Since 2005, Portugal has undertaken an in-depth reform of its initial vocational education and training system.
They have a large-scale task on their hands: quickly raising the level of qualification of the Portuguese. The country is currently running behind in this field. The number of years spent in school among the population of working age is one of the lowest in Europe. In 2001, over 62% of 25 to 64 year-olds had only had 6 years of schooling or less. This situation has an impact on the growth prospects of the country and its situation in the face of international competition.
The main areas targeted by the reform:
- Extension of compulsory schooling until the age of 18.
- Minimum qualification threshold: the 12th year of schooling. This means pupils enter the labour market with a recognised level of vocational training.
- A double academic and vocational certificate is awarded for initial education and training.
- Greater horizontal mobility between the various training pathways.
The Portuguese education system – 2014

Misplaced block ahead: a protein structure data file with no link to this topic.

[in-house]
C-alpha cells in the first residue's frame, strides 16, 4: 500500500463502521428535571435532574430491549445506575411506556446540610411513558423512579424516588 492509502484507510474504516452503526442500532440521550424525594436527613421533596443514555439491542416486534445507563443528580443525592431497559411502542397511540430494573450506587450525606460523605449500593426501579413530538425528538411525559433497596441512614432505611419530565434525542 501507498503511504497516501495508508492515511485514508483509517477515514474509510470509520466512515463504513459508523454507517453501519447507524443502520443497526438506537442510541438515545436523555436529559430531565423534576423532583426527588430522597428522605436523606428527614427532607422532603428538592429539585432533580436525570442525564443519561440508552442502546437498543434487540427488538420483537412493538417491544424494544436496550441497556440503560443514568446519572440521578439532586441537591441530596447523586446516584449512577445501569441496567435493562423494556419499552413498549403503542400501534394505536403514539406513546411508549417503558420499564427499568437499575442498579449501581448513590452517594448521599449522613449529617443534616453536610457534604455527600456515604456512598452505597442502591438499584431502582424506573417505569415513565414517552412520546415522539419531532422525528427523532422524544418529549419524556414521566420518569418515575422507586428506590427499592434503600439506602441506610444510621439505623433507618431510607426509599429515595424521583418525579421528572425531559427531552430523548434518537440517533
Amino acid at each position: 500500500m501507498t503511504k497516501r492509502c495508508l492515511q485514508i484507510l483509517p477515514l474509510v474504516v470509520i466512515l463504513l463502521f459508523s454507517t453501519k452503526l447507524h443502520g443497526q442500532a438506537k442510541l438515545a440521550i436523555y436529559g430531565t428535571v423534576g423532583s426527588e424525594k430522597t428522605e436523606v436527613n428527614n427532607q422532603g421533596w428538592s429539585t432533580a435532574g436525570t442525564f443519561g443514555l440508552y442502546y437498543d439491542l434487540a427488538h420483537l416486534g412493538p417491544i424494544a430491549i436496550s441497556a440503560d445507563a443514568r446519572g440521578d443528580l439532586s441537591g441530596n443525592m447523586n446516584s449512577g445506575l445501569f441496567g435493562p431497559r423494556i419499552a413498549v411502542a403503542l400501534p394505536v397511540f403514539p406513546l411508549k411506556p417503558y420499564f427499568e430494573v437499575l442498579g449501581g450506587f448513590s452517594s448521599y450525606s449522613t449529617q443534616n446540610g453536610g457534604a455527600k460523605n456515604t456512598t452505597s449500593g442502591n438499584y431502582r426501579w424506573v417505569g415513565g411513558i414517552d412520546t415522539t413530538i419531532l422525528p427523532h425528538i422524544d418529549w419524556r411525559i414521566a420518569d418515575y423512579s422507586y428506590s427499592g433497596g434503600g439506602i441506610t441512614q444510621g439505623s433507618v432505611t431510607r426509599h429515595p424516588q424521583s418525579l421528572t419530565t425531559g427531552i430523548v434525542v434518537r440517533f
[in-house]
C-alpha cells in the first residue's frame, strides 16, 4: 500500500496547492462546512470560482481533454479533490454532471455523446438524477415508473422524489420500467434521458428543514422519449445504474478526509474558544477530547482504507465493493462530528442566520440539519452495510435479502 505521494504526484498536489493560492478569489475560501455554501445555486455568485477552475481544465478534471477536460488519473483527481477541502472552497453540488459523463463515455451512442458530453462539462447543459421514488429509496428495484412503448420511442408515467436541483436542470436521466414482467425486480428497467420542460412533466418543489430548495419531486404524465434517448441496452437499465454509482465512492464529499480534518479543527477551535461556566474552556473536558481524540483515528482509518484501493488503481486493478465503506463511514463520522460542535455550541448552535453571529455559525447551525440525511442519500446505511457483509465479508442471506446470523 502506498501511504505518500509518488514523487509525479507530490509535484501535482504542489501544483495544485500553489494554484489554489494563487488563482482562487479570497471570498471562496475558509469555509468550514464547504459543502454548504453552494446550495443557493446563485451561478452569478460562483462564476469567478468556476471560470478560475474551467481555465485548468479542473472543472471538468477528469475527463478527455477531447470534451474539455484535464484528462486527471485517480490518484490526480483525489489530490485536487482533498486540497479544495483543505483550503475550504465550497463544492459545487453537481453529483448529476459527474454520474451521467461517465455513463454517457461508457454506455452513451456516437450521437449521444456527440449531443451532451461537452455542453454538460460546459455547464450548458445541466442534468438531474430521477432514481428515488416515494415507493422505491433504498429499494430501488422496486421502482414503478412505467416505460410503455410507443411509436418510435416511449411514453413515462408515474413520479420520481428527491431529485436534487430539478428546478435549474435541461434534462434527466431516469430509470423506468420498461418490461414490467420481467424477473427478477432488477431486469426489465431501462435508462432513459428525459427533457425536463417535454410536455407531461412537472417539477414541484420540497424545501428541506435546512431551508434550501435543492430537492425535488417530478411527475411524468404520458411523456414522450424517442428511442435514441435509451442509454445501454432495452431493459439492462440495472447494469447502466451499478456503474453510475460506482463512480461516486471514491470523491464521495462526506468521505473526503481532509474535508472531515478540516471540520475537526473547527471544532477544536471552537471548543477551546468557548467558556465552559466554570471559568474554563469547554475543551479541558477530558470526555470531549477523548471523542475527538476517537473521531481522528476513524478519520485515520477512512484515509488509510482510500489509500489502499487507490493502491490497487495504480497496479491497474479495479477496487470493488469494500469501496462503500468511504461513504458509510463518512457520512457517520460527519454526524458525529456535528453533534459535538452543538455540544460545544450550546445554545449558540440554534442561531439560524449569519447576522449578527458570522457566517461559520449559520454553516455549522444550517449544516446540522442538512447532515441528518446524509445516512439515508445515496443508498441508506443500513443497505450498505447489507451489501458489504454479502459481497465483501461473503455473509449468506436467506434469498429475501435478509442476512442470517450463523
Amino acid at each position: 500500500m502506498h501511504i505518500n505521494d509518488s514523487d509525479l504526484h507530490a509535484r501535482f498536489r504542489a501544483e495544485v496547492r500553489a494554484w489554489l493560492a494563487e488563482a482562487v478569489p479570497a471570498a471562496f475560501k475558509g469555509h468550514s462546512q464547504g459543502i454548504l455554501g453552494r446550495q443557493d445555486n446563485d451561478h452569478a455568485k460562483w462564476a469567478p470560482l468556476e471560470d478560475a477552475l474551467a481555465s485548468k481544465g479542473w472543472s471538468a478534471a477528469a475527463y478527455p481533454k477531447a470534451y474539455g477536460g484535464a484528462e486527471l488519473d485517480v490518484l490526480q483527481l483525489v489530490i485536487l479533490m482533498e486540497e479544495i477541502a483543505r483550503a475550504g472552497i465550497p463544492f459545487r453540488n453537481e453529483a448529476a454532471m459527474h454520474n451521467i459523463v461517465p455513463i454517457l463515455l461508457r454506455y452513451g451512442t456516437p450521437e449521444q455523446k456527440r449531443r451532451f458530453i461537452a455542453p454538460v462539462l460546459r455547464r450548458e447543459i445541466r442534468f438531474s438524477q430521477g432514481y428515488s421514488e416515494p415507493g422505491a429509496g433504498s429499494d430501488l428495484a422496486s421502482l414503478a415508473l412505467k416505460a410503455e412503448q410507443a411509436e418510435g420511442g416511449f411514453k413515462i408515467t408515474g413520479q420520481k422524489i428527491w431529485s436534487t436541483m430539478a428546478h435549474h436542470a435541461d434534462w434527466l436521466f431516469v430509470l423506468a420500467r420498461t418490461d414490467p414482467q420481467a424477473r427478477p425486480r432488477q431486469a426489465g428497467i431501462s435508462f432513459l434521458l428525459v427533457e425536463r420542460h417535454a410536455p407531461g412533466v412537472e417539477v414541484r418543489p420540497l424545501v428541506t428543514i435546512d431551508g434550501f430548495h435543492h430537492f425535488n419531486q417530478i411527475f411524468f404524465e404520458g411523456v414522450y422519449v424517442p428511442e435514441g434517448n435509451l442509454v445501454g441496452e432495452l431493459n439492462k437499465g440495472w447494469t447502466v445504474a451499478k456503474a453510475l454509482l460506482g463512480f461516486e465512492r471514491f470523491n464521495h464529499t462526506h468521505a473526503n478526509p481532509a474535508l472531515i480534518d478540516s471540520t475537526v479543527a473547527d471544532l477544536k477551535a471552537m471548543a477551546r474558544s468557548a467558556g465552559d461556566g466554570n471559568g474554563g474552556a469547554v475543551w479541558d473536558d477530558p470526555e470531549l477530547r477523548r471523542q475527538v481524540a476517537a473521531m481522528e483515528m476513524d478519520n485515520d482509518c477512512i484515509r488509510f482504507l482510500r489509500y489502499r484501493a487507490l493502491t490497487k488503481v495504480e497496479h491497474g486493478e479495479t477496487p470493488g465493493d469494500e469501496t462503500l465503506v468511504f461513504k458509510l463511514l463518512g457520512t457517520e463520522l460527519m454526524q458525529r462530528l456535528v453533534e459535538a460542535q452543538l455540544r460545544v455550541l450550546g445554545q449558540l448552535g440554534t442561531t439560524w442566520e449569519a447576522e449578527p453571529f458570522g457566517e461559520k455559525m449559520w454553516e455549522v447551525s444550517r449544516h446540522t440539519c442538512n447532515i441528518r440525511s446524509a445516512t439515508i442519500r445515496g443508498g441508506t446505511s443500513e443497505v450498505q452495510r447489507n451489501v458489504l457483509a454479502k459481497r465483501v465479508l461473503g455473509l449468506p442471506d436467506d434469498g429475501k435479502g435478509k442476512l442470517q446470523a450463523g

The vocational pathway in Portugal
At the age of 15, following the basic education diploma (Diploma de Ensino Básico), pupils start their 2nd cycle. They can choose between 4 pathways:
- the mainstream pathway focusing on access to higher education,
- the artistic pathway,
- the technological pathway,
- the vocational pathway, focusing on preparation for working life, but also offering opportunities for gaining access to higher education. It leads to a professional qualification.
Post-secondary education from 18 years of age: courses specialising in technology (Cursos de Especialização Tecnológica = CET) prepare students to practise a profession. They combine theory and training in a work situation. A diploma specialising in technology validates the CET.
Higher education includes university education and polytechnic education (higher level technical education). Polytechnic education leads to a Bachelor’s degree (licenciatura) and to a Master’s degree (mestrado).
- In 2008, 35.4% of 18 to 24 year-olds had left school without going beyond the 1st secondary cycle or following any training. In 2012, this figure stood at 20.8%. (Eurostat – 2013)
- Between 2000 and 2007, the rate for obtaining a diploma in tertiary education rose from 23.2 to 42.6%. (OECD – 2010)
- Between 2006 and 2007, the rate for students accessing tertiary education rose from 53 to 64%. (OECD – 2010)
Last update : 16/07/2014